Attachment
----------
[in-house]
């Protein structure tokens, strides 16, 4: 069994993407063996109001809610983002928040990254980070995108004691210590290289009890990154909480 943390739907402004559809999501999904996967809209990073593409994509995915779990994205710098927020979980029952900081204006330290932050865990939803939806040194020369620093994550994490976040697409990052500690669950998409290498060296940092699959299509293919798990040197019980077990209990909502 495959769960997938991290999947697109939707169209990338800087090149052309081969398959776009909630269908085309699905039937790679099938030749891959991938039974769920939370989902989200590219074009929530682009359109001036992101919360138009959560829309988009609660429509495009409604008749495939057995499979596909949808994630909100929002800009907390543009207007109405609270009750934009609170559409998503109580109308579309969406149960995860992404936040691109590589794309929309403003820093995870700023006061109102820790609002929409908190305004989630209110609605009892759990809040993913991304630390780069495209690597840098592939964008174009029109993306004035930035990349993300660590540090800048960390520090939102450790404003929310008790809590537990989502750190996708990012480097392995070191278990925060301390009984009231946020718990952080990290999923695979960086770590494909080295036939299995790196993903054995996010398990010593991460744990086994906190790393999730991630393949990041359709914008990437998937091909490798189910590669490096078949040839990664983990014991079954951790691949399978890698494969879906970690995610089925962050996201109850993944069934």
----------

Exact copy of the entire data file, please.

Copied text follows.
[in-house]
């Protein structure tokens, strides 16, 4: 069994993407063996109001809610983002928040990254980070995108004691210590290289009890990154909480 943390739907402004559809999501999904996967809209990073593409994509995915779990994205710098927020979980029952900081204006330290932050865990939803939806040194020369620093994550994490976040697409990052500690669950998409290498060296940092699959299509293919798990040197019980077990209990909502 495959769960997938991290999947697109939707169209990338800087090149052309081969398959776009909630269908085309699905039937790679099938030749891959991938039974769920939370989902989200590219074009929530682009359109001036992101919360138009959560829309988009609660429509495009409604008749495939057995499979596909949808994630909100929002800009907390543009207007109405609270009750934009609170559409998503109580109308579309969406149960995860992404936040691109590589794309929309403003820093995870700023006061109102820790609002929409908190305004989630209110609605009892759990809040993913991304630390780069495209690597840098592939964008174009029109993306004035930035990349993300660590540090800048960390520090939102450790404003929310008790809590537990989502750190996708990012480097392995070191278990925060301390009984009231946020718990952080990290999923695979960086770590494909080295036939299995790196993903054995996010398990010593991460744990086994906190790393999730991630393949990041359709914008990437998937091909490798189910590669490096078949040839990664983990014991079954951790691949399978890698494969879906970690995610089925962050996201109850993944069934």